GEORGE — If you ask 66-year-old wrestling referee Gerald Entzel of George when he plans to hang up his whistle, he’ll tell you he has no plan.
“As long as I have my health and can do it, I will go as long as I can,” he said as the latest season came to a close.
Entzel completed 50 years on Jan. 2. He was 16 years old when he passed a test to be able to referee junior high wrestling. He took on high schools right after his own graduation.
Entzel’s story isn’t really about sports. It’s about old-school upbringing in America. He started to work as a little kid and hasn’t stopped.
“I was on a tractor at the age of six,” he said. “I remember doing chores at the age of four.”
Entzel was born an eastern Montana farm boy. His father raised beets, corn, wheat, beans and alfalfa in the community of Miles City.
“We were the largest sugar beet farmers in Montana,” Entzel said. “We raised 300 acres a year.”
The Entzel boys started working about as soon as they could walk. Entzel and one of his brothers combined their efforts to plow fields.
Driving the tractor, Entzel’s brother was too small to reach the lever that turned the two-bottom plow over at the ends of the field. Entzel rode on the hitch to pull the lever.
“Yes, it was dangerous, but that was how we did things,” Entzel said.
With his family, Entzel moved to the Columbia Basin before the start of high school. The Entzels farmed on the north slope of Frenchman Hills, just above what is now the Tonnemaker Hills Farm on Dodson Road.
“We raised 300-350 acres of beets out there,” he said.
The farming operation later moved to the George area of Road 1 NW. Entzel and his brothers continued to operate the farm after their father died in the early 1970s. It finally ended up with the youngest brother.
Entzel left the farm in 1980 to join the Grant County Sheriff’s Department as a deputy. He was an imposing figure, carrying 230-250 pounds on his 6-foot-4 inch frame.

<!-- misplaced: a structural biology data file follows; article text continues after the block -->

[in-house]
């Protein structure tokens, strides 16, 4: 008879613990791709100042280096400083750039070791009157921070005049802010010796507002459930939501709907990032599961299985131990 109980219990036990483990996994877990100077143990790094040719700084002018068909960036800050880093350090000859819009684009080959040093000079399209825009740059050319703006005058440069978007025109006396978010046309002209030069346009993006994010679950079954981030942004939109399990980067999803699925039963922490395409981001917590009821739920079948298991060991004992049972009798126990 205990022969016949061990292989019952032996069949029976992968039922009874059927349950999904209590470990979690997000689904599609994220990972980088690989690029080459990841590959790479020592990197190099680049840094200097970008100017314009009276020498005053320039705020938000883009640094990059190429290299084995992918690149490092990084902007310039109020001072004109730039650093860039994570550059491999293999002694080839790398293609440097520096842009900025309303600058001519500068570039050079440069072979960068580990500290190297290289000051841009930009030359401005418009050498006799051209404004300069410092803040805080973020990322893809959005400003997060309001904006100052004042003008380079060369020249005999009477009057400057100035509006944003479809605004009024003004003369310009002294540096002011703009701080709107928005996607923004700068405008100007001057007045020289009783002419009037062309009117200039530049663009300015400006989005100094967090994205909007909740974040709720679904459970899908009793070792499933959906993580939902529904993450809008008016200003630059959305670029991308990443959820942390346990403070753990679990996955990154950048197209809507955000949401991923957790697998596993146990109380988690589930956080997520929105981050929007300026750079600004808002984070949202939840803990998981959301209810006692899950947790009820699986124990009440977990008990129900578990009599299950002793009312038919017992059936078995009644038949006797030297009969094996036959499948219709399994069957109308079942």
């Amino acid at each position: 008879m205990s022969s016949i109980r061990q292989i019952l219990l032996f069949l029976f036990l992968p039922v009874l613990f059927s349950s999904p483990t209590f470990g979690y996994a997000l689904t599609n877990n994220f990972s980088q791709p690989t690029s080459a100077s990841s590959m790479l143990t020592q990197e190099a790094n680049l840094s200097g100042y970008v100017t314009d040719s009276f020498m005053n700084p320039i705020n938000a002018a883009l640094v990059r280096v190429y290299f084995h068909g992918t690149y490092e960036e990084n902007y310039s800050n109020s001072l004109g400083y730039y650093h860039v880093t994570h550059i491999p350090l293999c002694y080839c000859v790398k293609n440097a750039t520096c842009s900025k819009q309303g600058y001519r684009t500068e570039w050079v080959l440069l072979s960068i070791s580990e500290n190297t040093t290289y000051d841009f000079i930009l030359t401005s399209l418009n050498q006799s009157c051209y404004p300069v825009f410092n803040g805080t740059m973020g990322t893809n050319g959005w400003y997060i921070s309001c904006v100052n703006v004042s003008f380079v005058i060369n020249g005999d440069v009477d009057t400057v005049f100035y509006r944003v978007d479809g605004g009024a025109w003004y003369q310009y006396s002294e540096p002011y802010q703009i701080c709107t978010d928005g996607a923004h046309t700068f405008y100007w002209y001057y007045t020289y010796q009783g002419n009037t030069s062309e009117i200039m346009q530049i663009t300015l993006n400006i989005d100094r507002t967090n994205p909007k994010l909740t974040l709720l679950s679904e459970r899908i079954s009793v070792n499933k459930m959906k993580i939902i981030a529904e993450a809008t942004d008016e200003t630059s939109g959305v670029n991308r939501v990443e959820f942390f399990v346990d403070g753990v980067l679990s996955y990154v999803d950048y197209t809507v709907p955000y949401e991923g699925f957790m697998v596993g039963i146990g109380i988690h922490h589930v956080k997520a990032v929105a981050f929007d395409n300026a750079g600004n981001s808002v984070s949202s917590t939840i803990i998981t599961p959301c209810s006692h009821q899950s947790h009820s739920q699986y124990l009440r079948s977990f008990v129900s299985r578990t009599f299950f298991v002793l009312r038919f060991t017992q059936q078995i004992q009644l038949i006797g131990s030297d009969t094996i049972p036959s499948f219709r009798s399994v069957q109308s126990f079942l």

A few people he had to arrest offered resistance, but it was never more than he could handle. Having been a wrestler himself, he knew how to control an opponent. The vast majority did not test him.
“There was a persona about it,” he said.
That persona flowed over to the mats over the years as Entzel refereed from Connell to Oroville to Coulee City.
“I don’t have much trouble with coaches (or wrestlers),” he said.
Entzel worked his way up to investigator and detective sergeant. He spent some of his patrol years in the ORV division, working the sand dunes areas in the county and the Wahluke Slope before it was fully developed.
“I learned to put out trash cans, or I would have garbage to clean up,” he said.
Wrestling has been refined over the years. Entzel takes a test every year to be able to continue to referee.
“Safety of the athlete is our No. 1 responsibility,” he said.
The sport was more physical back in Entzel’s day. It was not uncommon to pick up an opponent and slam him to the mat. Now the slam must be controlled.
“Back then, the wrestlers started in the neutral position for the first round,” Entzel said. “They had no choice for the second and third rounds. One boy started down in the second round. The other boy started down in the third round. Now you can choose, and if you’re up, you can signal me you’re going to give up an escape.”
The wrestling mats have changed. Some schools had square mats in Entzel’s day. The round mats were only 26 feet in diameter, compared to 28 feet today. There was no center circle, which later made it easier to recognize and call stalling.
Back in the day, there was one near fall call of three points for a five-second count. There was no 2-point near fall.
Entzel wrestled at Moses Lake High School his first two years. He finished at Quincy. He was good, but he never made it to state. Back then there was one tournament for all schools, and eastern Washington sent only one wrestler at each weight.
Entzel wrestled in the 191-pound class even though he normally weighed between 200 and 210. He had to drop from 265 one year.
Refereeing kept Entzel in the game all of these years. He’s been fortunate to witness some of the best teams and individuals Washington has produced. Moses Lake has won the most state titles, and there is a championship program at Othello. Royal and Warden have won titles.
One of Entzel’s fond memories is Dan Strode of Moses Lake, who lost only one match between junior high and high school and was Washington’s first three-time state champ.
As a wrestling family, Entzel will always recall the Mitchell brothers of Tonasket. One of them, Patrick, led Royal to the district and regional 1A titles this year, his first as head coach of the Knights.
At 66, Entzel may just be the oldest active ref in the state, or at least the only one with 50 consecutive years of service. Part of the longevity comes from experience. Instead of chasing the fast-moving wrestlers around the mat, he anticipates where they will be next.
Another reason for the longevity is just a matter of toughness developed in the windy hot and cold fields of eastern Montana. Entzel suffered nine heart attacks in the 1990s and had open-heart surgery. He refereed through all of that.
Entzel loves wrestling mostly because of the individuality of the sport. The wrestler doesn’t have teammates to share the glory of winning or the agony of losing.
“You can’t blame the guard that didn’t block or the tight end that dropped a pass,” he said. “You’re on your own.”